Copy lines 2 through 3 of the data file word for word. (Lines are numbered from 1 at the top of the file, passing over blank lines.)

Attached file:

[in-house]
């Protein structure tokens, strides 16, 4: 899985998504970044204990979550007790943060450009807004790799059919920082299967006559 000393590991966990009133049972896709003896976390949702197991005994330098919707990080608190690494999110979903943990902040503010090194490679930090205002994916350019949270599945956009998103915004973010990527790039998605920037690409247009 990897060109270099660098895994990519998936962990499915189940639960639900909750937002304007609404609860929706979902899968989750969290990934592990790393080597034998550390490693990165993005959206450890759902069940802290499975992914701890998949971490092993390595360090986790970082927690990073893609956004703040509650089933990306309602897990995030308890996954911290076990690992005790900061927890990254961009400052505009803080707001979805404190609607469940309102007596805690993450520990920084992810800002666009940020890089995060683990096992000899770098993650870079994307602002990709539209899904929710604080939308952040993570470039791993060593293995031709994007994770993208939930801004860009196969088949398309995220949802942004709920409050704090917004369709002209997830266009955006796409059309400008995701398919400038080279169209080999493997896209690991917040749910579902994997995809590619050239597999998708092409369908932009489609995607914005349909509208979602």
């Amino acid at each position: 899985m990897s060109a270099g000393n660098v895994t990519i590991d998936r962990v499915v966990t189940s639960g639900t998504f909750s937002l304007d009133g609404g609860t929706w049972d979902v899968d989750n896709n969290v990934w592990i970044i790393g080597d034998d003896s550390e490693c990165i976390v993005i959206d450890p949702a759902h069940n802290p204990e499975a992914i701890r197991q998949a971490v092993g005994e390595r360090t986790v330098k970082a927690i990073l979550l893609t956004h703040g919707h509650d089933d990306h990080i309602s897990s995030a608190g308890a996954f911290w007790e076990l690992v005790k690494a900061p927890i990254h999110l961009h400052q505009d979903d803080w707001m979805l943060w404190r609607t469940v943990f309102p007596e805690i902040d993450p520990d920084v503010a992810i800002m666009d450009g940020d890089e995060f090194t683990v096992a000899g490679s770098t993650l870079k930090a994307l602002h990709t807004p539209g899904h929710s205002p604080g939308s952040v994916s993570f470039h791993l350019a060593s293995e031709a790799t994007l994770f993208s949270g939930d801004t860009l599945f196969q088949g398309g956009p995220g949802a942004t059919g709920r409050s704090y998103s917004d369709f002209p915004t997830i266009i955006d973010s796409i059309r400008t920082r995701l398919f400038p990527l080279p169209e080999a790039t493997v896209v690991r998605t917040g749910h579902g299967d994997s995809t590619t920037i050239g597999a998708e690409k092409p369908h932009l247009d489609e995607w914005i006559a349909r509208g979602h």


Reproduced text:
């Protein structure tokens, strides 16, 4: 899985998504970044204990979550007790943060450009807004790799059919920082299967006559 000393590991966990009133049972896709003896976390949702197991005994330098919707990080608190690494999110979903943990902040503010090194490679930090205002994916350019949270599945956009998103915004973010990527790039998605920037690409247009 990897060109270099660098895994990519998936962990499915189940639960639900909750937002304007609404609860929706979902899968989750969290990934592990790393080597034998550390490693990165993005959206450890759902069940802290499975992914701890998949971490092993390595360090986790970082927690990073893609956004703040509650089933990306309602897990995030308890996954911290076990690992005790900061927890990254961009400052505009803080707001979805404190609607469940309102007596805690993450520990920084992810800002666009940020890089995060683990096992000899770098993650870079994307602002990709539209899904929710604080939308952040993570470039791993060593293995031709994007994770993208939930801004860009196969088949398309995220949802942004709920409050704090917004369709002209997830266009955006796409059309400008995701398919400038080279169209080999493997896209690991917040749910579902994997995809590619050239597999998708092409369908932009489609995607914005349909509208979602």
């Amino acid at each position: 899985m990897s060109a270099g000393n660098v895994t990519i590991d998936r962990v499915v966990t189940s639960g639900t998504f909750s937002l304007d009133g609404g609860t929706w049972d979902v899968d989750n896709n969290v990934w592990i970044i790393g080597d034998d003896s550390e490693c990165i976390v993005i959206d450890p949702a759902h069940n802290p204990e499975a992914i701890r197991q998949a971490v092993g005994e390595r360090t986790v330098k970082a927690i990073l979550l893609t956004h703040g919707h509650d089933d990306h990080i309602s897990s995030a608190g308890a996954f911290w007790e076990l690992v005790k690494a900061p927890i990254h999110l961009h400052q505009d979903d803080w707001m979805l943060w404190r609607t469940v943990f309102p007596e805690i902040d993450p520990d920084v503010a992810i800002m666009d450009g940020d890089e995060f090194t683990v096992a000899g490679s770098t993650l870079k930090a994307l602002h990709t807004p539209g899904h929710s205002p604080g939308s952040v994916s993570f470039h791993l350019a060593s293995e031709a790799t994007l994770f993208s949270g939930d801004t860009l599945f196969q088949g398309g956009p995220g949802a942004t059919g709920r409050s704090y998103s917004d369709f002209p915004t997830i266009i955006d973010s796409i059309r400008t920082r995701l398919f400038p990527l080279p169209e080999a790039t493997v896209v690991r998605t917040g749910h579902g299967d994997s995809t590619t920037i050239g597999a998708e690409k092409p369908h932009l247009d489609e995607w914005i006559a349909r509208g979602h």